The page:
I notice in the Gardener's Monthly the subject of eccentricity in wood growth. I have had two remarkable illustrations on my grounds.

A choke cherry sprang from seed in front of my piazza, close to it, and could only be moved by the winds laterally. The section of the trunk was elliptical, the longer diameter being nearly double the shorter. Since the tree has grown above the roof of the piazza the trunk is becoming less elliptical.

A young plum tree standing close by the side of an out building was killed by mice, and the sprouts were allowed to grow. These "were all elliptical like the cherry, and made most wood on the two sides. It appeared to me that the trees made wood where if was most needed, on the sides where the strain of the wind came.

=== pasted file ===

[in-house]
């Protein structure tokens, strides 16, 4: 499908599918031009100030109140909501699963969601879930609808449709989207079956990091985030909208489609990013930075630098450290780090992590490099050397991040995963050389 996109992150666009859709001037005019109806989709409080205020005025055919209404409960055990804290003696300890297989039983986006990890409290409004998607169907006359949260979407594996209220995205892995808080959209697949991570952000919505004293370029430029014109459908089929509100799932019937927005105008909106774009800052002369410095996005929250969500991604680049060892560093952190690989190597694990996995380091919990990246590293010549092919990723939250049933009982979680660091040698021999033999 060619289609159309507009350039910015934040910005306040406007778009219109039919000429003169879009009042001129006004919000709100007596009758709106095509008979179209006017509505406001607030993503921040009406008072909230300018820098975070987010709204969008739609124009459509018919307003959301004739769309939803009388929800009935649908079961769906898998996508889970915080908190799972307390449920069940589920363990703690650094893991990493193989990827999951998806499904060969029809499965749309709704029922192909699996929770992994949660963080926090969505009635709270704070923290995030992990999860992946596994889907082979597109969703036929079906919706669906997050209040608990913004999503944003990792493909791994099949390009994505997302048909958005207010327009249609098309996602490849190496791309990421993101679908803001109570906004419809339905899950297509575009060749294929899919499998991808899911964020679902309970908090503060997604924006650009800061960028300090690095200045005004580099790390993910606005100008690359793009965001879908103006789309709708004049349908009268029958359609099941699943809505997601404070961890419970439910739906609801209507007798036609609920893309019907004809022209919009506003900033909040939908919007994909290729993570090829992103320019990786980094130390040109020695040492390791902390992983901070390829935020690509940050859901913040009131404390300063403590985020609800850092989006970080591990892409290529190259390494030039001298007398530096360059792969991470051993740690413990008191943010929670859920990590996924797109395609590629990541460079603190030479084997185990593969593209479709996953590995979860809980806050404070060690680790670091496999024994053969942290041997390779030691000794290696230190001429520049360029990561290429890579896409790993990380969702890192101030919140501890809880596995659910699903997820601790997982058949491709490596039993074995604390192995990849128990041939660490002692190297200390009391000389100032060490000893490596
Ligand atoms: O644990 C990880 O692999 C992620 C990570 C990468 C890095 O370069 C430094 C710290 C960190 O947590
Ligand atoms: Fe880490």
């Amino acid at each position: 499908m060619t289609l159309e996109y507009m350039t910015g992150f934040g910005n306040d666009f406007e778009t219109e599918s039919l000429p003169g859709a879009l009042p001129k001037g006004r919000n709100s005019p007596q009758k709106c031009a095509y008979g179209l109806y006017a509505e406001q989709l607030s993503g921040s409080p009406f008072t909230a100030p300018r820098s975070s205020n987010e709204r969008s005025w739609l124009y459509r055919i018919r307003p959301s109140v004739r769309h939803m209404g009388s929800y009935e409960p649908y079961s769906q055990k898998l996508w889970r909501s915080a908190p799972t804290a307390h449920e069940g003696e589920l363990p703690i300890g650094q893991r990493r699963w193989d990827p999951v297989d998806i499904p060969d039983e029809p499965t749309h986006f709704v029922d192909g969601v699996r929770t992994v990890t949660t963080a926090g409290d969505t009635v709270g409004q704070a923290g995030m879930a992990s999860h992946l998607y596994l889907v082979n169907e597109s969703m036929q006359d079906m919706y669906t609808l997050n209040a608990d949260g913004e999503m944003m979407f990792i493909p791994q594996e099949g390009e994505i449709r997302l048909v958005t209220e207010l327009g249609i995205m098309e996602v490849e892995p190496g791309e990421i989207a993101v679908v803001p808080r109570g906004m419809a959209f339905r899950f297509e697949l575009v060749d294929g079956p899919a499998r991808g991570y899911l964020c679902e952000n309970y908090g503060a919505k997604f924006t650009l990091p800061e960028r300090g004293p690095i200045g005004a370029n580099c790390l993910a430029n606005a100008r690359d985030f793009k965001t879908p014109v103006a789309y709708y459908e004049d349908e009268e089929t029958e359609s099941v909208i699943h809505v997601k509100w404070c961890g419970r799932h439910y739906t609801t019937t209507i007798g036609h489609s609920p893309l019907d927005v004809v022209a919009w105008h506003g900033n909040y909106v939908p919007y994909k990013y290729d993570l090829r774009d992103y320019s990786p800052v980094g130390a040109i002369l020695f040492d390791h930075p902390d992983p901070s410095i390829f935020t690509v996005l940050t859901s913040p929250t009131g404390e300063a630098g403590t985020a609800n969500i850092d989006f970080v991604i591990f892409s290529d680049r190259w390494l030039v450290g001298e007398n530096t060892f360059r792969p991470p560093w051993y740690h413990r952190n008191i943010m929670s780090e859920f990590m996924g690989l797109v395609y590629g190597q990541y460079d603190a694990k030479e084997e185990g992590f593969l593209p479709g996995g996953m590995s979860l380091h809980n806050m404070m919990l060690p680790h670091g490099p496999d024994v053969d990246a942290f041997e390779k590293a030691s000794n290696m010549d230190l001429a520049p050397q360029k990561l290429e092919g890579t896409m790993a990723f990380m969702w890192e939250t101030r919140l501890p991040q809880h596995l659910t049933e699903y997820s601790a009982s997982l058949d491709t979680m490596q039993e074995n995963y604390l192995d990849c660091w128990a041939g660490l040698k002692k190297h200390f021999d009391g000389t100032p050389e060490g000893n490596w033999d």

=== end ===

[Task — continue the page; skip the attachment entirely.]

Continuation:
Sometimes the eccentricity is produced by large branches or large roots on one side of the stem, and in other cases these seem to have little influence.

[In connection with Mr. Gold's interesting observations it may be noted, that the celebrated horticulturist, Thomas Andrew Knight, believed that the winds often had an influence in the way suggested here. In regard to the influence of large branches or roots in particular cases, the red cedar affords familiar illustrations. - Editor G.M.]